While some companies are active in Virtual Reality and Augmented Reality in the enterprise, many large businesses have been hesitant to leap into VR. This is true because the focus has been all about the technology and not as much about the potential value of these kinds of applications.
Simply creating a VR application for the sake of the VR experience has no inherent value to the customer, nor does it have any value to the marketer, other than the hype it generates. After the hype wears off, however, one is left with nothing sustainable, in terms of brand association, recall or customer loyalty.
VR has been around for a long time. The first public experience of this kind was the Sensorama, unveiled in 1962 as a multi-sensory 3D stereoscopic movie experience that included stereo sound and even aromas to complete the “real life” simulation.
Since then, the technology has evolved substantially and is most commonly delivered in the form of a head-mounted display, which has become more popular for computer games than any other application. When one looks at virtual reality in the enterprise, we are really early in the Technology Adoption Lifecycle – in fact, we are just emerging from the “Innovation” stage and are beginning the “Early Adopter” phase.
What this means is that the underlying technology is still advancing rapidly, but leading companies are willing to begin to solve important problems in this innovative way because of the significant benefits that would accrue were these early projects proven to be successful.
What is the real value of VR for marketing and sales? Well, the answer revolves around the notion of immersive experiences. When one dons a headset, all visual connection to the real world is suspended, and the user is immersed in the virtual 3D scene. (This is different from augmented reality, in which a combination of real-time views of the real world and digital objects are blended).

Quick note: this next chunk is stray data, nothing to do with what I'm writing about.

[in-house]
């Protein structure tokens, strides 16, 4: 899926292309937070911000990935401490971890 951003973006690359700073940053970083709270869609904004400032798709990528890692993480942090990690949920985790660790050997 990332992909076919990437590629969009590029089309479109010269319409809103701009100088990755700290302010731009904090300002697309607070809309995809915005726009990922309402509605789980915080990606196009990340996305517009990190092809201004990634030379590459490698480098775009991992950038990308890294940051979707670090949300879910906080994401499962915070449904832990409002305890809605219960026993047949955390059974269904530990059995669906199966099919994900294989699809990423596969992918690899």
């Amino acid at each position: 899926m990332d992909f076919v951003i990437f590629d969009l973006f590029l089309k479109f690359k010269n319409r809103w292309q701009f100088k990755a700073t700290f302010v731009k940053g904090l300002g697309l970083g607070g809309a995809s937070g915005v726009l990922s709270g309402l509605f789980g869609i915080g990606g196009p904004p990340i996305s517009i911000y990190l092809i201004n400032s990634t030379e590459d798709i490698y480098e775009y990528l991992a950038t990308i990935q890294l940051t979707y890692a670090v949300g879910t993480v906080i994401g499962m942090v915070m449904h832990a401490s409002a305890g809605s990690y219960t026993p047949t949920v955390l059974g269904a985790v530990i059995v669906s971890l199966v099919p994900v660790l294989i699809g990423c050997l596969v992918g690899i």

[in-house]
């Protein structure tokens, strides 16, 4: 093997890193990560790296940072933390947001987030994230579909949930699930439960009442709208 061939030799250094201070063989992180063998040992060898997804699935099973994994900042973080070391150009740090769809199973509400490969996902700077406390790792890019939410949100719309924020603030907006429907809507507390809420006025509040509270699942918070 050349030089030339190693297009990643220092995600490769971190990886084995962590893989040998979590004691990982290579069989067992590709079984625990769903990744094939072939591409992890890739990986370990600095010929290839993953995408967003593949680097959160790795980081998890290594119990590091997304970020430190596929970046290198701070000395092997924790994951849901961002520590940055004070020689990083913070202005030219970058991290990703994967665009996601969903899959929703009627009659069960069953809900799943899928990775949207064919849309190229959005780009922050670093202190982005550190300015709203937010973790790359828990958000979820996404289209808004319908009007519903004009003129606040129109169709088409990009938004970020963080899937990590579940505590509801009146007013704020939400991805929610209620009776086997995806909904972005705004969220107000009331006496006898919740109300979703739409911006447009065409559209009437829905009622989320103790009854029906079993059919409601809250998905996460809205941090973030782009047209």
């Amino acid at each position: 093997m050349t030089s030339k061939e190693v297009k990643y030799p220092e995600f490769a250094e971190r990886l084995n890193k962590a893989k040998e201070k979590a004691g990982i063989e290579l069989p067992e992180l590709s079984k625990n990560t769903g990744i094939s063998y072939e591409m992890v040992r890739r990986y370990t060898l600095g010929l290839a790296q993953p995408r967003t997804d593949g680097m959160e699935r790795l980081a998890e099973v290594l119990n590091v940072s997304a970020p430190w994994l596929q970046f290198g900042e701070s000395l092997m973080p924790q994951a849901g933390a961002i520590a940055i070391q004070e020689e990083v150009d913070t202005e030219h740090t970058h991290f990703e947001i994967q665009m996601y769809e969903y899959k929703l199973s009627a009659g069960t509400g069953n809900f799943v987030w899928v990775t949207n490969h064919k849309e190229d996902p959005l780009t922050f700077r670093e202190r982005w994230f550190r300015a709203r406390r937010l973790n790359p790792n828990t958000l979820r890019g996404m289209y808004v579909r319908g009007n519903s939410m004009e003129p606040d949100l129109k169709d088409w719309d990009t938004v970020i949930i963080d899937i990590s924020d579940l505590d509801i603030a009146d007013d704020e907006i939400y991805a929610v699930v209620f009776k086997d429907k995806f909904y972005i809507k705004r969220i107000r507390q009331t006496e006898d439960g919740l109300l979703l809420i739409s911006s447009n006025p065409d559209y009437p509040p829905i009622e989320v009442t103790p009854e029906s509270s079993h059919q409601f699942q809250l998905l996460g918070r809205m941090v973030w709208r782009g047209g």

What this means for sales
For marketers, immersive applications are useful when complex products and solutions are difficult to understand in conventional experiences (such as presentations, or even touch-screen modes). Communicating a business outcome for complex products and solutions is extremely difficult to demonstrate “live” in the real-world with physical products or less tangible solutions (such as cloud computing, software data flows, electric grid re-routing, or molecular reactions). Demonstrating these complex solutions within a “virtual” immersive environment – such as a hospital, laboratory, data center, manufacturing plant, or oil refinery – that is contextually relevant to the user can be a highly effective way to help customers relate to what the product or solution is, how it works and why it will benefit them.
As VR hardware continues to evolve and become simpler for the mainstream, these experiences will become more useful in sales engagements. For example, Lenovo is the first to announce the availability of an all-in-one VR headset based on Google’s Daydream platform, which will deliver high-quality VR experiences with very little setup required. Another dimension of technology evolution that will dramatically impact B2B marketing is WebVR, the ability to deliver VR experiences on websites. Because of the recent launch of the Microsoft Mixed Reality platform, WebVR is now a reality and will become a pervasive VR environment for both B2C and B2B applications.
Immersive VR applications have the potential to transform the connection with between buyers and customers because they offer the ability to help them understand differentiated value by delivering the most engaging, personalized and truly useful experiences.